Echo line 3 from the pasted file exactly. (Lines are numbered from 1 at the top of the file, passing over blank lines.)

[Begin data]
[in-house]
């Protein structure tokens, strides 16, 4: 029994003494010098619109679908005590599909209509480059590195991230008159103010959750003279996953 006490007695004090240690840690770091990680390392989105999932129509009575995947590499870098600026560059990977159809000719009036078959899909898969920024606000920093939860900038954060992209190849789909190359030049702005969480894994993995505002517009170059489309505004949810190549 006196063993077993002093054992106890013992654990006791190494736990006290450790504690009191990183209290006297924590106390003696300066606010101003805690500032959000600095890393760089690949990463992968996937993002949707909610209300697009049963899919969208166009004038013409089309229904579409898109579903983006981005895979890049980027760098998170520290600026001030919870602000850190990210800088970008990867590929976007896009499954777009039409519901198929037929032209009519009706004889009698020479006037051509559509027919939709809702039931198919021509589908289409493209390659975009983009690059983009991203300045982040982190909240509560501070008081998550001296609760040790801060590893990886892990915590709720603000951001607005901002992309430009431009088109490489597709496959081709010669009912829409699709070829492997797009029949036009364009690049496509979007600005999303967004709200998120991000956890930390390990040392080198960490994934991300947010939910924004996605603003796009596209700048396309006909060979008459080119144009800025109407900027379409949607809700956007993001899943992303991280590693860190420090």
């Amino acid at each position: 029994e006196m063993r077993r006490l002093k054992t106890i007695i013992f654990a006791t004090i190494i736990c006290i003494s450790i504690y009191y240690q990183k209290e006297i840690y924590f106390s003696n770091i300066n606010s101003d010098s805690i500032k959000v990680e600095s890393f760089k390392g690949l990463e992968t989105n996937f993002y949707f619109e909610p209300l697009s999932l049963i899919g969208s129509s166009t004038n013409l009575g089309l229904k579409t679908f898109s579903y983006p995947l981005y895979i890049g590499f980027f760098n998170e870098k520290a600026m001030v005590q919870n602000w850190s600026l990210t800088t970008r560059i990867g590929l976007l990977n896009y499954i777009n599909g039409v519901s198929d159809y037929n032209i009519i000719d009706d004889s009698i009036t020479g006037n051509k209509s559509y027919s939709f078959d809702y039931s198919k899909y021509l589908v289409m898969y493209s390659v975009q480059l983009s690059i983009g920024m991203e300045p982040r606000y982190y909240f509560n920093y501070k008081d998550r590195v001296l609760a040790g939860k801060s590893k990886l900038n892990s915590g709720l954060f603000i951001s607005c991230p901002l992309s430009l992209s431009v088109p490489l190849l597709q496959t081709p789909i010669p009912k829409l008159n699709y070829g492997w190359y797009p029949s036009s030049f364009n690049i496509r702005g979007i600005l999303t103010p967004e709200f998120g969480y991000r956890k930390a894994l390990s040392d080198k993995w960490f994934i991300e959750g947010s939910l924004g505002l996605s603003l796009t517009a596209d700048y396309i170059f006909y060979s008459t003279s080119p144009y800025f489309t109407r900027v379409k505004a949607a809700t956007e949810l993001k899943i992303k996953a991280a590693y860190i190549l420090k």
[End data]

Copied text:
């Amino acid at each position: 029994e006196m063993r077993r006490l002093k054992t106890i007695i013992f654990a006791t004090i190494i736990c006290i003494s450790i504690y009191y240690q990183k209290e006297i840690y924590f106390s003696n770091i300066n606010s101003d010098s805690i500032k959000v990680e600095s890393f760089k390392g690949l990463e992968t989105n996937f993002y949707f619109e909610p209300l697009s999932l049963i899919g969208s129509s166009t004038n013409l009575g089309l229904k579409t679908f898109s579903y983006p995947l981005y895979i890049g590499f980027f760098n998170e870098k520290a600026m001030v005590q919870n602000w850190s600026l990210t800088t970008r560059i990867g590929l976007l990977n896009y499954i777009n599909g039409v519901s198929d159809y037929n032209i009519i000719d009706d004889s009698i009036t020479g006037n051509k209509s559509y027919s939709f078959d809702y039931s198919k899909y021509l589908v289409m898969y493209s390659v975009q480059l983009s690059i983009g920024m991203e300045p982040r606000y982190y909240f509560n920093y501070k008081d998550r590195v001296l609760a040790g939860k801060s590893k990886l900038n892990s915590g709720l954060f603000i951001s607005c991230p901002l992309s430009l992209s431009v088109p490489l190849l597709q496959t081709p789909i010669p009912k829409l008159n699709y070829g492997w190359y797009p029949s036009s030049f364009n690049i496509r702005g979007i600005l999303t103010p967004e709200f998120g969480y991000r956890k930390a894994l390990s040392d080198k993995w960490f994934i991300e959750g947010s939910l924004g505002l996605s603003l796009t517009a596209d700048y396309i170059f006909y060979s008459t003279s080119p144009y800025f489309t109407r900027v379409k505004a949607a809700t956007e949810l993001k899943i992303k996953a991280a590693y860190i190549l420090k």